Take the 2-minute tour ×
Server Fault is a question and answer site for professional system and network administrators. It's 100% free, no registration required.

How would I go about allowing a 'domain user' to install software on their computer. I have active directory and group policy in place. Is there a setting in group policy that would allow this? I don't really want to make the domain users domain admins as well. There is a way to do this by adding the user to their local admins group under computer management. I need this for about 50 users so that gets to be a long process with that many users.

Server: Windows Server 2008 R2 Client Machines: Windows 7

share|improve this question

3 Answers 3

Caveat: You really don't want your users to be "Administrators" on their PCs. You want to find a method to automate the distribution of software (see http://serverfault.com/questions/164952/mass-installation-on-networked-windows-computers amongst other Server Fault answers) in lieu of allowing users to install the software themselves. (There are a variety of reasons why you don't really want this-- exposing the company to liability for unlicensed software, being able to install malicious software, and just plain screwing-up their computers are a few good ones.)

Having said that, Restricted Groups functionality in Group Policy is what you're looking for. It'll automate the group nesting on an arbitrary number of computers.

Instead of creating a nightmare for yourself later (not to mention a political situation where you can't ever take back the users' "Administrator" rights) I'd recommend you think strongly about learning how to centrally deploy software first.

Edit:

My answer re: managing updates for Adobe Reader is the same answer I'd give to you re: managing updates for the JRE and other "necessary evil" software like it. I'd develop a coordinated process of installing the software with Group Policy and updating it by deploying new packages when patches are released.

share|improve this answer
    
I was having issues just installing a Java update. I'm not sure what else I will come across when configuring the computers but are there ways around these updates. We have a WSUS server that will be put in place fairly soon. Anyway to implement it with that? Thanks for the response –  Christa Jul 28 '10 at 21:23
    
WSUS won't do anything for updates that aren't Microsoft's. For that you'd want to look for something like System Center's Essentials or even GPOs. –  GregD Jul 28 '10 at 21:26
1  
+1 for bringing up the political issue. Been there, done that and have the scars to prove it. –  John Gardeniers Jul 28 '10 at 21:26
    
Evan is absolutely right with this. DO NOT shortcut this by allowing your users to install software. It is worth the time and effort required to centrally deploy software. –  GregD Jul 28 '10 at 21:28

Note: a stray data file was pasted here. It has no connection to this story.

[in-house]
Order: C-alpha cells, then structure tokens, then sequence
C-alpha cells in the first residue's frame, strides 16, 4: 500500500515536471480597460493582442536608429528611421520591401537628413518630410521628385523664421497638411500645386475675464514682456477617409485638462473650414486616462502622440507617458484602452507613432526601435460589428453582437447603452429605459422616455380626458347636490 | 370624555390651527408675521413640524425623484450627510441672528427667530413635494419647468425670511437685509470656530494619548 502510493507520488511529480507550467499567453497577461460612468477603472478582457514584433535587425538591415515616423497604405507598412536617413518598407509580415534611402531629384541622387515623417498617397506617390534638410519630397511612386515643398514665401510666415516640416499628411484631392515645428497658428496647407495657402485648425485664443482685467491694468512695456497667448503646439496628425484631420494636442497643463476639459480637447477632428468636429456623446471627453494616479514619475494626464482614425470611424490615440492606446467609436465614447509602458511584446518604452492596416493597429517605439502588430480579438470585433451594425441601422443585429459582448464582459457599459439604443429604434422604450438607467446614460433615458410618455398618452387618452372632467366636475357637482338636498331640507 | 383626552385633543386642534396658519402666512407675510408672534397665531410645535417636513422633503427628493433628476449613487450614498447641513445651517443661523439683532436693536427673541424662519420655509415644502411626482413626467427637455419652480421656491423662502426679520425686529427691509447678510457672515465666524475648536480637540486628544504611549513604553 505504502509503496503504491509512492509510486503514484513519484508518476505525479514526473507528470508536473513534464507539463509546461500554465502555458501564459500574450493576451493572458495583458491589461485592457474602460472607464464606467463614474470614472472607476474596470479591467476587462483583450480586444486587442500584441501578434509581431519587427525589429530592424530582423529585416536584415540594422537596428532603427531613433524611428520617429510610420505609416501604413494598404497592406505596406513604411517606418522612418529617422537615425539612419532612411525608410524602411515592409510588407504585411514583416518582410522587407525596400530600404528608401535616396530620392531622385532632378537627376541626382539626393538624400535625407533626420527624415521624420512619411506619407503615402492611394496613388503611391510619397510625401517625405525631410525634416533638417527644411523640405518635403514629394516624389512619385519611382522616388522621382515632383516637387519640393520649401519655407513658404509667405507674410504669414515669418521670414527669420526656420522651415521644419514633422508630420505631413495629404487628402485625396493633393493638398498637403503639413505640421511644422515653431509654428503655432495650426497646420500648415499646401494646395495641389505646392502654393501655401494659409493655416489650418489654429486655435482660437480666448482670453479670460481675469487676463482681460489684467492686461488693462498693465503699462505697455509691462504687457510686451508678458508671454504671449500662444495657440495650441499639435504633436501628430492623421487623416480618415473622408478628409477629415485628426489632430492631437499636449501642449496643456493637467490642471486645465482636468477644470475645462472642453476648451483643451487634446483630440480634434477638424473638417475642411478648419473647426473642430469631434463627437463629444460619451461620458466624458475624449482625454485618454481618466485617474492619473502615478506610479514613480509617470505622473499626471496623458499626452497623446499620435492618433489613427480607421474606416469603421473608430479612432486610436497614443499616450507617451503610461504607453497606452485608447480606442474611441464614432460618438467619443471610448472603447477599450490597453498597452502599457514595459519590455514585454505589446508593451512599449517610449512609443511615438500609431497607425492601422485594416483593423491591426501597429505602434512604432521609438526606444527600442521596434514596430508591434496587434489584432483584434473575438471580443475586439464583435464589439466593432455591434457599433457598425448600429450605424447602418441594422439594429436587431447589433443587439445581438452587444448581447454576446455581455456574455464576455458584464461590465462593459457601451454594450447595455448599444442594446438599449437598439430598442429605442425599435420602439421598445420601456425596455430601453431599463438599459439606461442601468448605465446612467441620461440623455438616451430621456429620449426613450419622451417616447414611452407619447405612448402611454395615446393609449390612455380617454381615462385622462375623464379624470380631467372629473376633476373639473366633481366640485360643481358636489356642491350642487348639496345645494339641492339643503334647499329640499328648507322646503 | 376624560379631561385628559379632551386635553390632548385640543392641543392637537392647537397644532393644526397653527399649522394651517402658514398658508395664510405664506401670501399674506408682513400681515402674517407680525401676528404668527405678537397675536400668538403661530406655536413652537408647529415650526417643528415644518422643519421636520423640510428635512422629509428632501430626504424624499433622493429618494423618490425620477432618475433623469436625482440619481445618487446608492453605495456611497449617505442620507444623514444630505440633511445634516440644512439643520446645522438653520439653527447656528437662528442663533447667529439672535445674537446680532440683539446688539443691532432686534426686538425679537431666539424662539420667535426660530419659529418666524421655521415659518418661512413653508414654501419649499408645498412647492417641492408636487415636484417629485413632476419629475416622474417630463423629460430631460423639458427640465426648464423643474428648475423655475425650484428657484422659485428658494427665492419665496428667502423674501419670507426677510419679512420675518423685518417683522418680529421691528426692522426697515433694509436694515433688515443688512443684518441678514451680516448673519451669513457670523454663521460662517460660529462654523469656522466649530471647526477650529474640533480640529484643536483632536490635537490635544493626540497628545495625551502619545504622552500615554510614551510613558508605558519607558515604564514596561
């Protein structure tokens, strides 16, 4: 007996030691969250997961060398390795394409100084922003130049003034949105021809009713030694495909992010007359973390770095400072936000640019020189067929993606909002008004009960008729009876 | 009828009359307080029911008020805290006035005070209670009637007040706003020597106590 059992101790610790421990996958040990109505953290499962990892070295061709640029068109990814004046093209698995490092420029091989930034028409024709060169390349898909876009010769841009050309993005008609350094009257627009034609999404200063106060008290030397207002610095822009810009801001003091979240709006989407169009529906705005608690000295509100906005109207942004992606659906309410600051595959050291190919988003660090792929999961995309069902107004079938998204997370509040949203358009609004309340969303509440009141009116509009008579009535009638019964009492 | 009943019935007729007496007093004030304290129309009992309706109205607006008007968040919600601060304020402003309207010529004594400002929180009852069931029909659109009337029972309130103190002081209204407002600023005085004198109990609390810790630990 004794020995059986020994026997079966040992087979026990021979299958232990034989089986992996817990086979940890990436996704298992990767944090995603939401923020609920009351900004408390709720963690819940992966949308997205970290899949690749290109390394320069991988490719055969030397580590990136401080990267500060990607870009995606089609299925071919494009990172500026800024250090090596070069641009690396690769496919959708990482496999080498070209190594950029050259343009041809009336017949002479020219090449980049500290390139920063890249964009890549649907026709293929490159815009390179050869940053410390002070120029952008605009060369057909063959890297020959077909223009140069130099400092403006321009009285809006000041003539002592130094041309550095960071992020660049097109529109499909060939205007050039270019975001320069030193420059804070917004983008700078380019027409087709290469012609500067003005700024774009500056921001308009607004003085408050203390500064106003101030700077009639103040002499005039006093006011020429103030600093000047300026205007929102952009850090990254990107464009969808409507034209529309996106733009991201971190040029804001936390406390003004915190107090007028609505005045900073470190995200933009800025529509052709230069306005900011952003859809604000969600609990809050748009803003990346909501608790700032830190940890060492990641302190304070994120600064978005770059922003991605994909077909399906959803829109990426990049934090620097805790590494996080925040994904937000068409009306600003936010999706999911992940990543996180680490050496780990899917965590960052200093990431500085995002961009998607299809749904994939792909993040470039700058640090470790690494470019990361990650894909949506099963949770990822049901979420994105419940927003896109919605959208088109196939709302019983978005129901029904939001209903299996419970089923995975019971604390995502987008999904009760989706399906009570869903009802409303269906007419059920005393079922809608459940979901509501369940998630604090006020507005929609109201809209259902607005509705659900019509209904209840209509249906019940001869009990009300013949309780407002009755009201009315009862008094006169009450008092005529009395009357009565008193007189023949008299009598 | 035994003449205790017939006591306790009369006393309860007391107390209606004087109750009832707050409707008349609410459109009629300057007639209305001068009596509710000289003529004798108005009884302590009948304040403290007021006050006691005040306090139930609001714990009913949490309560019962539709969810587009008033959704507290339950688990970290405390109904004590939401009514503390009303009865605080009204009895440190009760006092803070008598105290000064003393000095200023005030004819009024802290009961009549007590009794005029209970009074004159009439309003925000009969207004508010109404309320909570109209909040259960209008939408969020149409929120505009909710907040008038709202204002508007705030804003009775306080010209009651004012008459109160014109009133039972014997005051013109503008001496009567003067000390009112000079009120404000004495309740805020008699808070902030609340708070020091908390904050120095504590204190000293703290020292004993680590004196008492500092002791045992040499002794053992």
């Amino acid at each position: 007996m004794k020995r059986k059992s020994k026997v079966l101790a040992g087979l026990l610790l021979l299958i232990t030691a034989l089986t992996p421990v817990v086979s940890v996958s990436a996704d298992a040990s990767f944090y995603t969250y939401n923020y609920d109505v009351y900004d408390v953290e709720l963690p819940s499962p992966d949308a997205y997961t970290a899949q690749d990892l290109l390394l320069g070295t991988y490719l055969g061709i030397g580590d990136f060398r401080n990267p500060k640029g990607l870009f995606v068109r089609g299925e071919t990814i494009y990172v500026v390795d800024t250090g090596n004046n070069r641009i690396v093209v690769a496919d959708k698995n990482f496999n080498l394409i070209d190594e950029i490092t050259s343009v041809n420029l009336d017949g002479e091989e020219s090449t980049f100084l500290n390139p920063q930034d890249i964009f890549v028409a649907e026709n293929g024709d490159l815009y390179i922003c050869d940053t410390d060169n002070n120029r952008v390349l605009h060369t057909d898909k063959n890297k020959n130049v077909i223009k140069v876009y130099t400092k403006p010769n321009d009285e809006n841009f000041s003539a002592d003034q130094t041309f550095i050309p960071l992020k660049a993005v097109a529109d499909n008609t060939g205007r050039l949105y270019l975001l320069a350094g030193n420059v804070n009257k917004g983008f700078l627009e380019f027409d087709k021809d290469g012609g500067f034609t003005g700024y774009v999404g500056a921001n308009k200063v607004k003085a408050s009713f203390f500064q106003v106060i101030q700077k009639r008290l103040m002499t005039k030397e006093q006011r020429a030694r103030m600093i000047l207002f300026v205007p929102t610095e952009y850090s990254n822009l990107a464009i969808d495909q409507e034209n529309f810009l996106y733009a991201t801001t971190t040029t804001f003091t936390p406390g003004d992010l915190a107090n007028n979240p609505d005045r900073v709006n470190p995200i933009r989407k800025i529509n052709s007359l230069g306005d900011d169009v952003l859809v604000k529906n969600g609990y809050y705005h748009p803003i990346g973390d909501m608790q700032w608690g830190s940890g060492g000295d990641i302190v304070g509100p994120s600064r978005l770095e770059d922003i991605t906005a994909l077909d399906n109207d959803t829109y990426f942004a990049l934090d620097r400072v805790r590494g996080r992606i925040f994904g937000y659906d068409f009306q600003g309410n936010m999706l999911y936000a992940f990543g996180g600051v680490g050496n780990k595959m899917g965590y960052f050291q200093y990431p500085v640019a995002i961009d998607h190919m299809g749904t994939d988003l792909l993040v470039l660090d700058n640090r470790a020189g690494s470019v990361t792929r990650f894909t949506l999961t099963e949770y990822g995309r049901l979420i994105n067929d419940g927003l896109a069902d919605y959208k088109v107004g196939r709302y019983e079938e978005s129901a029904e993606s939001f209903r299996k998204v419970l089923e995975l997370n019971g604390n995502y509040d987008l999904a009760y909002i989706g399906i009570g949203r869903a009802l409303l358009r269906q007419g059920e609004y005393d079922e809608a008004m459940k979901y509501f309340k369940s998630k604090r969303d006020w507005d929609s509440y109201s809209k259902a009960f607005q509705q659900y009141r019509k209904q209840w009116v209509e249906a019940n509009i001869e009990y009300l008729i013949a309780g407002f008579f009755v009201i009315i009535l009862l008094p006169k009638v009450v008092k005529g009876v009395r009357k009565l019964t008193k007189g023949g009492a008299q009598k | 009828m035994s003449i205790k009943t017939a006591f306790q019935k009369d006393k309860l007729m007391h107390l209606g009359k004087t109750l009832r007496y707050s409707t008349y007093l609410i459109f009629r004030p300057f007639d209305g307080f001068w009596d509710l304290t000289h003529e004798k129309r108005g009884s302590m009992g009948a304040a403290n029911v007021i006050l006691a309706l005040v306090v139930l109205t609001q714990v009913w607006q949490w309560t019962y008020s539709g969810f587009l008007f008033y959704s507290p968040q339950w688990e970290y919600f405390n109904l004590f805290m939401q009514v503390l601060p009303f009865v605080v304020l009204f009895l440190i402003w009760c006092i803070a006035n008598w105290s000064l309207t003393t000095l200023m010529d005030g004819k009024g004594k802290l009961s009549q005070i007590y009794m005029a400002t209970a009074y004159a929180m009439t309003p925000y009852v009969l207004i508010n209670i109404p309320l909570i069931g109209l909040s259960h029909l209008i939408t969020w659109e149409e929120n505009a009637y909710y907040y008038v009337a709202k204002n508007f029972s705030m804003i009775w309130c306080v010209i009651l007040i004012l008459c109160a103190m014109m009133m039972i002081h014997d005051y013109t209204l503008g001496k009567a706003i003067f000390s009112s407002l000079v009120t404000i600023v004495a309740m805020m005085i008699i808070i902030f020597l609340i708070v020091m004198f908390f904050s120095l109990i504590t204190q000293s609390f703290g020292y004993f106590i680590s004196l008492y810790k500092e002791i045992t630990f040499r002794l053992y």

@GregD: Actually, there's an API that WSUS can use to publish third-party updates that's accessible without the System Center products, but Microsoft hasn't made it very easy to use. The functionality is called "Local Publishing". See homerfilms.com/clients/eminentware/… and wsus.info/index.php?showtopic=14369 –  Evan Anderson Jul 28 '10 at 21:31

Best practice is to only allow them to install permitted applications. If you let them install any application, they could install lots of things you don't want them to (like viruses, limewire, keystroke loggers, etc.)

To permit them to install allowed applications, create a software installation in Group Policy. Set the installation type as published.

Here's a decent enough article describing the process:
http://www.windowsnetworking.com/articles_tutorials/Group-Policy-Deploy-Applications.html

share|improve this answer
    
I would argue that best practice is not to allow them to install ANY software, especially when there are free solutions (or built-in) for centrally deploying software... –  GregD Jul 28 '10 at 21:30
    
This is a form of central deployment. Everything gets done through group policy still. Just the users can decide if they want a piece of software...but only software that is already setup to be deployed. –  Jason Berg Jul 28 '10 at 21:34
    
Would Applocker come in handy for something like this? –  Christa Jul 28 '10 at 22:02

I would have to recommend Manage-engine Desktop Central, it scans all machines and then collects programs installed on the domain. You can then easily deploy software on either msi or exe files with there prefigured scripts (command lines). Makes my life a hell of a lot easier especially with adobe and java updates all the time. By the way its free for upto 25 machines and is accessible from a browser.

share|improve this answer

protected by sysadmin1138 Sep 24 '12 at 21:50

Thank you for your interest in this question. Because it has attracted low-quality answers, posting an answer now requires 10 reputation on this site.

Would you like to answer one of these unanswered questions instead?